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the difference, and by restoring the former unsuspecting confidence of the colonies in the mother country, to give permanent satisfaction to your people; and (far from a scheme of ruling by discord) to reconcile them to each other in the same act, and by the bond of the very same interest, which reconciles them to British government.
My idea is nothing more. Refined policy ever has been the parent of confusion; and ever will be so as long as the world endures. Plain good intention, which is as easily discovered at the first view, as fraud is surely detected at the last, is, let me say, of no mean force in the government of mankind. Genuine simplicity of heart is a healing and cementing principle. My plan, therefore, being formed upon the most simple grounds imaginable, may dij. appoint some people when they hear it. It has nothing to recommend it to the pruriency of curious ears. There is nothing at all new and captivating in it.
I mean to give peace. Peace implies reconciliation; and where there has been a material dispute, reconciliation does, in a manner, always imply concession on the one part or on the other. In this state of things I make no difficulty in affirming that the proposal ought to originate from us. Great and acknowledged force is not impaired, either in effect or in opinion, by an unwillingness to exert itself. The superior power may offer peace with honor and with safety. Such an offer, from such a power, will be attributed to magnanimity. But the concessions of the weak are concessions of fear. When such a one is disarmed he is wholly at the mercy of his superior; and he loses forever that time and those chances, which, as they happen to all men, are the strength and resources of all inferior power.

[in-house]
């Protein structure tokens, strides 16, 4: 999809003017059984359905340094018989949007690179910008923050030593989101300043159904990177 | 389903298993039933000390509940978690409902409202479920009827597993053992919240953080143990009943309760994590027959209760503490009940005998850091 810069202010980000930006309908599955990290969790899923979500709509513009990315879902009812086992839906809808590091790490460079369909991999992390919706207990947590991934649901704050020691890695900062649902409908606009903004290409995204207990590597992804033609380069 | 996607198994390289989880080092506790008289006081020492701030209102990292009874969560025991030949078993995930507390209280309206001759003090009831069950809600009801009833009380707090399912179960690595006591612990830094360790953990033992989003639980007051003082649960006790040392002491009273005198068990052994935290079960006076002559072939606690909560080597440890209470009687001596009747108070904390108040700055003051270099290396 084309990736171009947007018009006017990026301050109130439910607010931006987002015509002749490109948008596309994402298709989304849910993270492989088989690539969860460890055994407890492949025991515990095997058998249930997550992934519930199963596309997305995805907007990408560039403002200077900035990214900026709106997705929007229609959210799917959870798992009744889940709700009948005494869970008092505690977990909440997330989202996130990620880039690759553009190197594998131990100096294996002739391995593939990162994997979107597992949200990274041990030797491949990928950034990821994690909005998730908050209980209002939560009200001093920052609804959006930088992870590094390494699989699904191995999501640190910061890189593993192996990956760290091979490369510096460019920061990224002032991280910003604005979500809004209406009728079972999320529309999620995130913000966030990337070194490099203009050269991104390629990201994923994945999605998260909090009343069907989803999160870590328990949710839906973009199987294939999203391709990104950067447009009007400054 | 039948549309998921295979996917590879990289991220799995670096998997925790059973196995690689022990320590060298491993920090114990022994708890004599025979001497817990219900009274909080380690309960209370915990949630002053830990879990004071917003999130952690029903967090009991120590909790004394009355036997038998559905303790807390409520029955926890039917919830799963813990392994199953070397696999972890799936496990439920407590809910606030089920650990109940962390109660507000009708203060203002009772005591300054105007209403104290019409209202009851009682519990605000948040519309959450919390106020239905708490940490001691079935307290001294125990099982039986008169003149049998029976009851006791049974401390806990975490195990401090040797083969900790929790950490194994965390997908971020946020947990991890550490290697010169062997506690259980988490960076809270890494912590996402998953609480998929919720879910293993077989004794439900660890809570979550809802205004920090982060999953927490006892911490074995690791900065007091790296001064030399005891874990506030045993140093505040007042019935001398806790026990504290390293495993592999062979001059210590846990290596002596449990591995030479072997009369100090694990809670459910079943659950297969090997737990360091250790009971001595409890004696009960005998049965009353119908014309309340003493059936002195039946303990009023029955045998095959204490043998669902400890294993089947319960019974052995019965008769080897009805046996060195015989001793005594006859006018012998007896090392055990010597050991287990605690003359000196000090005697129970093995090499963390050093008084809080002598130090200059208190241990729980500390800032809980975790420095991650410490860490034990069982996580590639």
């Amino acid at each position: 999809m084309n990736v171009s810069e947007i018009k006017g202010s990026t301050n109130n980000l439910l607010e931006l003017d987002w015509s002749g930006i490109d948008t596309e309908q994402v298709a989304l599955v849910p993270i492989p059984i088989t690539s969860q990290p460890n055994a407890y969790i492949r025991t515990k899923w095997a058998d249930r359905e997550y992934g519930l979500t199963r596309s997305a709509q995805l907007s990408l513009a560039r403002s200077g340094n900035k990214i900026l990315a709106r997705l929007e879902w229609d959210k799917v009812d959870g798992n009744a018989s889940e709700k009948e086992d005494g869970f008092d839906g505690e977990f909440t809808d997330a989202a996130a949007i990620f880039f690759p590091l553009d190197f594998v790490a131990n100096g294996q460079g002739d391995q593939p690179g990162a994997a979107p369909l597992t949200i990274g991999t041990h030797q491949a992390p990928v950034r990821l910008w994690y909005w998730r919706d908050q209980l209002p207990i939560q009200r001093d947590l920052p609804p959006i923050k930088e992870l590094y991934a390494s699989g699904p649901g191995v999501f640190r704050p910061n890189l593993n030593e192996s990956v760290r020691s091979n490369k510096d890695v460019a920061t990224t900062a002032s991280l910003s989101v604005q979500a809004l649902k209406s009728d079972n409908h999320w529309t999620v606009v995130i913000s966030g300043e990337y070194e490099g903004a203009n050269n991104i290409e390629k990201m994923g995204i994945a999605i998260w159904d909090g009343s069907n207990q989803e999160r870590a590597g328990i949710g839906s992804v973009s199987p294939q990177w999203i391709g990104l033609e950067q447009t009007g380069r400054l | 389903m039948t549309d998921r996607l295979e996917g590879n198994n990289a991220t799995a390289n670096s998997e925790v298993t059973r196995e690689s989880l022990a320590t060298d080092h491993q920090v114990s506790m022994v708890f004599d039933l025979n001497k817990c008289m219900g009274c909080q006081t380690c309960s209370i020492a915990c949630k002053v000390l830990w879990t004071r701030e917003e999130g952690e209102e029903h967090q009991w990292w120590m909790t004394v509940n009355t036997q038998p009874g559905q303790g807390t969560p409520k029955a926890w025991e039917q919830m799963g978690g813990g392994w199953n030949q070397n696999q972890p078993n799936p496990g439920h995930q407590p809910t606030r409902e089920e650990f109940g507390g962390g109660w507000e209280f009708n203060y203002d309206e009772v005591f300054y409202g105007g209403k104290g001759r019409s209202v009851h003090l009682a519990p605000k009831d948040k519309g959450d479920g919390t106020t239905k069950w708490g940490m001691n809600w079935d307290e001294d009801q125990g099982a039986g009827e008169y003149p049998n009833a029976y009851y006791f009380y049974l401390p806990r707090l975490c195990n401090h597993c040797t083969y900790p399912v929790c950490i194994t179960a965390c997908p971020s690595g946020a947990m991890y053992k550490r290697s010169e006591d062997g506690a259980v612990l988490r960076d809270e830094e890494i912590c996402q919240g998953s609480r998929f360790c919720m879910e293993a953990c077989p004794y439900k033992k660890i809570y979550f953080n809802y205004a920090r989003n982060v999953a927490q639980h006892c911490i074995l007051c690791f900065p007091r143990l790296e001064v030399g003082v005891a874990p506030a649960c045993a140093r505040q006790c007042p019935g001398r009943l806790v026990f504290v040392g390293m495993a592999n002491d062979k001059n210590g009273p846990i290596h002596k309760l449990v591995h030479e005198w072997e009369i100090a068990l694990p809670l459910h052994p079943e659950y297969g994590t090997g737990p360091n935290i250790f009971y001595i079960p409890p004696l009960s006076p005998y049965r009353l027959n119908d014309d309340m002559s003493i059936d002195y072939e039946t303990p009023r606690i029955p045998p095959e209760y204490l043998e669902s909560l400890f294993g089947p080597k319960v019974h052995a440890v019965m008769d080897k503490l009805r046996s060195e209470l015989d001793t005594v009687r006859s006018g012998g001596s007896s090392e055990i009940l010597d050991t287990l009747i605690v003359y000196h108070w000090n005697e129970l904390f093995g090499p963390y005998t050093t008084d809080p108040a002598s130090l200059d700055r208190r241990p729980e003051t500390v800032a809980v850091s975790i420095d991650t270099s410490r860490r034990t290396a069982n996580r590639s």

The capital leading questions on which you must this day decide, are these two : First, whether you ought to concede; and second, what your concession ought to be. On the first of these questions we have gained (as I have just taken the liberty of observing to you) some ground. But I am sensible that a good deal more is still to be done. Indeed, sir, to enable us to determine both on the one and the other of these great questions with a firm and precise judgment, I think it may be necessary to consider distinctly the true nature and the peculiar circumstances of the object
which we have before us. Because after all our struggle, whether
in our present situation, no better than arrant trifling.